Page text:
Natalie Steed is an audio producer who has created work for the BBC for six years on programmes including Night Waves, Free Thinking, Something Understood, Words and Music, and Soul Music. In 2013 she produced a BBC Radio 3 Sunday Feature, presented by Dr Thomas Dixon, on the cultural history of weeping. In this blog post, introducing three new podcasts (links to which come at the end of the post) she writes about her recent collaboration with Clare Whistler and the Centre for the History of the Emotions.
When I was commissioned to create a series of podcasts for QMUL Centre for the History of Emotions, as part of Clare Whistler’s Leverhulme Trust residency, I wanted to explore the themes of the residency: “weather, tears and waterways” as well as reflect the residency itself.
Clare’s embedding in the Centre for the History of Emotions and her interaction with its members and their areas of study offered a fantastic stimulus. As I talked to her, the other artists she collaborates with and the academics at QMUL, it became clear that one of the most important things about the residency was the way it was making new connections and collisions: bringing together people and ideas that might not usually coincide.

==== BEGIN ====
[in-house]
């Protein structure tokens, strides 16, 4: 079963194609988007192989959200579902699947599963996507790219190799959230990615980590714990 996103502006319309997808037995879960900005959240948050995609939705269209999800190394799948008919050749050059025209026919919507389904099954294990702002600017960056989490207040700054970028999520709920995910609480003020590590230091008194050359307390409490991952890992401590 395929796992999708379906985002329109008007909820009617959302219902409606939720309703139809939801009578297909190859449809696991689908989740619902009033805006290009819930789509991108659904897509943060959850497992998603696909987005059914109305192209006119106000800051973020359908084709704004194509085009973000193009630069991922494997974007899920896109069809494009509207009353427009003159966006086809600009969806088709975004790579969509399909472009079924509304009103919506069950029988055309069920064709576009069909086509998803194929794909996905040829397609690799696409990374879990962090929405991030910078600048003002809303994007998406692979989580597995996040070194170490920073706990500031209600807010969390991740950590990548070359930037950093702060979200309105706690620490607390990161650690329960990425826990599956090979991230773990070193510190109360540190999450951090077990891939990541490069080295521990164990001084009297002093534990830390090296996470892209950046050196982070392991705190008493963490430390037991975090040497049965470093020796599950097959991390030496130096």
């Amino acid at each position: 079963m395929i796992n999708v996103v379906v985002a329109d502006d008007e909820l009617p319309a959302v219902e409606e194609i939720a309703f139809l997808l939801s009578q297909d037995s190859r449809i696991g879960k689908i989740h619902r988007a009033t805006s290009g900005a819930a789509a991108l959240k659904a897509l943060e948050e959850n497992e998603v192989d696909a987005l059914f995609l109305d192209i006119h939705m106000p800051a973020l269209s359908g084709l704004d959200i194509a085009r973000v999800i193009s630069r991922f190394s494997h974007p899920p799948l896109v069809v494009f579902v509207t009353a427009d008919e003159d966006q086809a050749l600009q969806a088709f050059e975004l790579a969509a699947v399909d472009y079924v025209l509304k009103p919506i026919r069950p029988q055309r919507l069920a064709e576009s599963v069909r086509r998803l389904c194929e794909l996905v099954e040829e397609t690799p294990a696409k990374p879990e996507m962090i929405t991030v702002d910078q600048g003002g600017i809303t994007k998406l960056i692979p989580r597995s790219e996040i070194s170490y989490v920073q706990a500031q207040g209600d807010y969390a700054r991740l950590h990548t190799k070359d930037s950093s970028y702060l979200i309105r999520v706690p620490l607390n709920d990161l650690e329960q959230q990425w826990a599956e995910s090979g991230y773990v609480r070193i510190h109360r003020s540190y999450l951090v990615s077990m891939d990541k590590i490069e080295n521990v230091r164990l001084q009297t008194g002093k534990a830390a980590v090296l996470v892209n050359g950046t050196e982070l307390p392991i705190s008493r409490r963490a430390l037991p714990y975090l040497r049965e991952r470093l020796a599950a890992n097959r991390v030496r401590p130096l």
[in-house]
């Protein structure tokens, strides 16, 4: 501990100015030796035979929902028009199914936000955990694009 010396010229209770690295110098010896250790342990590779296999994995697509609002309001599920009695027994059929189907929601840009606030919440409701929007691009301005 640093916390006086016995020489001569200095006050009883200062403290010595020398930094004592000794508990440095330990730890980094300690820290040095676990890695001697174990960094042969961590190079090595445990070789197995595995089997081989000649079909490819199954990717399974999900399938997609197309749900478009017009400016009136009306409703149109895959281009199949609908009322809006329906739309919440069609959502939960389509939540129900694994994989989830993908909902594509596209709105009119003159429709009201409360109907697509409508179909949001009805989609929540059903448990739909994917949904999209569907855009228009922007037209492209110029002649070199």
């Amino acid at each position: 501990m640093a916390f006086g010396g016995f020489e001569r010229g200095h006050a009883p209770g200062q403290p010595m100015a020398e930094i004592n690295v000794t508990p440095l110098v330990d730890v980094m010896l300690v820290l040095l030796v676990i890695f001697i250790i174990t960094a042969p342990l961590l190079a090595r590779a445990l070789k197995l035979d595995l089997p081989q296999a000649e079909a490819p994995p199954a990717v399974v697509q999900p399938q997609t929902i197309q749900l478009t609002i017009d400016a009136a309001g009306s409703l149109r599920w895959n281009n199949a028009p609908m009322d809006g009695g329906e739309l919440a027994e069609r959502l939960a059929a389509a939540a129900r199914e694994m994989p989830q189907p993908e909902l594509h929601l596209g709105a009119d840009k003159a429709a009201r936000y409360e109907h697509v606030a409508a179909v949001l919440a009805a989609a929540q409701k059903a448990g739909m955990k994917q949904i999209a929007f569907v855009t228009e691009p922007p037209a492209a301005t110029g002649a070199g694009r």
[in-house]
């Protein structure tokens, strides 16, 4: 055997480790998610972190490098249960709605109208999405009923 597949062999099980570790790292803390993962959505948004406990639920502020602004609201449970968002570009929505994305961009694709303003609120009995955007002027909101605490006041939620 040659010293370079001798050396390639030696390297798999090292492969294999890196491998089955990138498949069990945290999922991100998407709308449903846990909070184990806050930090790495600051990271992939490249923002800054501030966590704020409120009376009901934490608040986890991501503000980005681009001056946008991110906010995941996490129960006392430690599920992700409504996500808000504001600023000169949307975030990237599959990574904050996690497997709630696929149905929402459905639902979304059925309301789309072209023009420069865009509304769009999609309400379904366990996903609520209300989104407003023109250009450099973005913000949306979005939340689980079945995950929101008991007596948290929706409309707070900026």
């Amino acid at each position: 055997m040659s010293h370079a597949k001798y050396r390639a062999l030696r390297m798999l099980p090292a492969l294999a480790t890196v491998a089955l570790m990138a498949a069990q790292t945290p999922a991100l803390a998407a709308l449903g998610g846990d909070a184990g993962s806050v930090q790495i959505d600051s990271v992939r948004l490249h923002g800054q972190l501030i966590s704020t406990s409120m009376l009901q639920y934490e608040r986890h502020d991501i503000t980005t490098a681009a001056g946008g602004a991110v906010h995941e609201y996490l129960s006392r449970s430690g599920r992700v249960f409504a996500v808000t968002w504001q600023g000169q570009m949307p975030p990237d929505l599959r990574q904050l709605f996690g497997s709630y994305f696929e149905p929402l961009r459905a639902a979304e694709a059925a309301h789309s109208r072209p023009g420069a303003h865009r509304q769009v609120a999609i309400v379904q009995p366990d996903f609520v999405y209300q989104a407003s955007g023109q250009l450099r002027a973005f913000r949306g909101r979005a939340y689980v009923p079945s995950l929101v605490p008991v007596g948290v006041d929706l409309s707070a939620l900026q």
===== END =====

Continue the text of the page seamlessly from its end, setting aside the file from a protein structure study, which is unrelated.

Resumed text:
Clare’s watery projects dissolved boundaries. She asked historians of emotion to speak about their own feelings, imagine their tear-bottles and to collect their tears. She found ways through the practicalities of arranging permissions, to film in the Jewish Cemetery in QMUL campus for example, and found collaborators researching similar themes within QMUL and beyond through chance meetings and by taking the residency’s reach well beyond the campus to other institutions and people.
I accompanied Clare on some of these extraordinary journeys: up a stream in the Cuckmere Valley, to the storage vaults of the British Museum and into the imaginations of some of the members of the QMUL Centre for the History of Emotions.
I wanted to use this project as a way of experimenting with how audio can capture and illuminate ideas in an academic department context beyond the recorded and broadcast lecture or seminar and to reach for an audience outside the campus. Pleasure, it seemed to me, was important here, not least because of the relish with which the researchers and artists I interviewed spoke about their ideas.
I hope that I have created podcasts that give a taste of Clare’s residency and a sense of some of the ideas she and the Centre for the History of Emotions have been exploring and continue to engage with.
Listen to the podcasts here: